|Brutus and Cassius in HBO's Rome
Language Follows Military Power
It is rather simple, language follows military conquest and economic power.
We saw the Greek language take hold in much of Egypt with the conquest by Alexander the Great. The same is true in North Africa. With the fall of Carthage to Rome in 146 BC we saw Roman military colonies and economic activity spread the Latin language along coastal Libya, Tunisia, Algeria and Morocco.
The populations of Roman North Africa that had a Romanized culture and used to speak their own variety of Latin as a result. Latin continued to be used for centuries after the fall of the Western Empire in 476 AD.
The Latin speaking local population went on during the conquest by the Germanic Vandal tribes and on into the re-conquest period by the Eastern Roman Empire.
What happened to African Latin following the Arab conquest in 696-705 AD is difficult to trace, though it was soon replaced by Arabic as the primary administrative language. At the time of the conquest a the Latin language was probably spoken in the cities and Berber languages were also spoken in the region.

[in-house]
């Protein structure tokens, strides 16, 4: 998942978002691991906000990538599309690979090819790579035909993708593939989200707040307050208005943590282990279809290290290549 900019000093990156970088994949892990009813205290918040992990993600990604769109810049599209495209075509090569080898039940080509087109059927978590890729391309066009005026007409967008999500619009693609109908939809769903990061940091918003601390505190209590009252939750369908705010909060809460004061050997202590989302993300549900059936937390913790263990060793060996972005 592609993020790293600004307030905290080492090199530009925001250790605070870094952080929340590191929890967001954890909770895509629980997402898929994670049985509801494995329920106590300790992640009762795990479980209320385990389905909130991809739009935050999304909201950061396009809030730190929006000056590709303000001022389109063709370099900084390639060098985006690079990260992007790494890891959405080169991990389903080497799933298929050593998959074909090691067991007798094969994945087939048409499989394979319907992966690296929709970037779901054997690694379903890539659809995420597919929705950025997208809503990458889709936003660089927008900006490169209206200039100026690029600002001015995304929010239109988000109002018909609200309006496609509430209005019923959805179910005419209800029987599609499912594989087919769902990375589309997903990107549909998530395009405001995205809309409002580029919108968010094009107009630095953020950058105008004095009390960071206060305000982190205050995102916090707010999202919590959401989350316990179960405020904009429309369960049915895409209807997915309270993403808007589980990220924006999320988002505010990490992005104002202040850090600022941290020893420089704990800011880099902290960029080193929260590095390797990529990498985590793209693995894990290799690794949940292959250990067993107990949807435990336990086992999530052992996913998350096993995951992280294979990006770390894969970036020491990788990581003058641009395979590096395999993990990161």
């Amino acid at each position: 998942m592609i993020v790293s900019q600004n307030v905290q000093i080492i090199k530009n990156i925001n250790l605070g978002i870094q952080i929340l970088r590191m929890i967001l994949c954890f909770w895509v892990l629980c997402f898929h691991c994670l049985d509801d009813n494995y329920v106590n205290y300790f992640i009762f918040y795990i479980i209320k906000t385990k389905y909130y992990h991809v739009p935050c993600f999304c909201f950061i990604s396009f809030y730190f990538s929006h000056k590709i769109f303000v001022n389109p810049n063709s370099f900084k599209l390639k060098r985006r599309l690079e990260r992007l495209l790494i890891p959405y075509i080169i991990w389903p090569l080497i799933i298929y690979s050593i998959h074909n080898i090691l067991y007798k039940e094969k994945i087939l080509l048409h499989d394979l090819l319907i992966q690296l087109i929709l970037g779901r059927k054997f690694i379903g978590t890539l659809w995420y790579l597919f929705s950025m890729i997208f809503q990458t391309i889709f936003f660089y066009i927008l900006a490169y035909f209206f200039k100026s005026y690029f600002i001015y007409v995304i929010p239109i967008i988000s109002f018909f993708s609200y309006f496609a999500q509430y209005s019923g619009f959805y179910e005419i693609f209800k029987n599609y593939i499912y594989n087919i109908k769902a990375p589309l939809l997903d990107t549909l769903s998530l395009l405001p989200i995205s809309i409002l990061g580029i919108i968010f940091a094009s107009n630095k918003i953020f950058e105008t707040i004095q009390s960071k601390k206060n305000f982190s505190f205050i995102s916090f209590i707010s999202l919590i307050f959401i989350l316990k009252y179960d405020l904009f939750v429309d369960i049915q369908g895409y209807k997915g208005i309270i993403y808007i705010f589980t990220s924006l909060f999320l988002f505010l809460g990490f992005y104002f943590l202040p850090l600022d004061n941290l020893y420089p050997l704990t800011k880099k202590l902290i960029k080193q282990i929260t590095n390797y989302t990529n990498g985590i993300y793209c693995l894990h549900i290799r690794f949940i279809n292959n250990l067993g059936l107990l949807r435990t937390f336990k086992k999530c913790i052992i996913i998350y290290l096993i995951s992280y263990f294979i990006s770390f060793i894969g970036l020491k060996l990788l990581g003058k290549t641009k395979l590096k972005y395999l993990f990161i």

|Romanization of Africa in 4th century CE
Red Latin, Pink 60 to 90% Latin
|North African Roman Provinces
The province of Mauretania Caesariensis existed from 42 AD to the 7th Century. During and after the Fall of the Western Roman Empire in the 5th century, most of the hinterland area was lost, first to the Vandal Kingdom and later to the Mauro-Roman Kingdom, with Roman administration limited to the capital of Caesarea.
The land was reconquered by Rome during the reign of Justinian. In the late 580s, under the emperor Maurice, all of the Maghreb was granted to the Exarchate of Africa, and Mauretania Caesariensis became part of a new province, Mauretania Prima. The Muslim conquest of the Maghreb in the late 600s brought an end to Roman rule.
Over time the use of Latin would have moved closer and closer to the coast.
|Arch of Caracalla (Triumphal Arch)
In Volubilis, Roman Morocco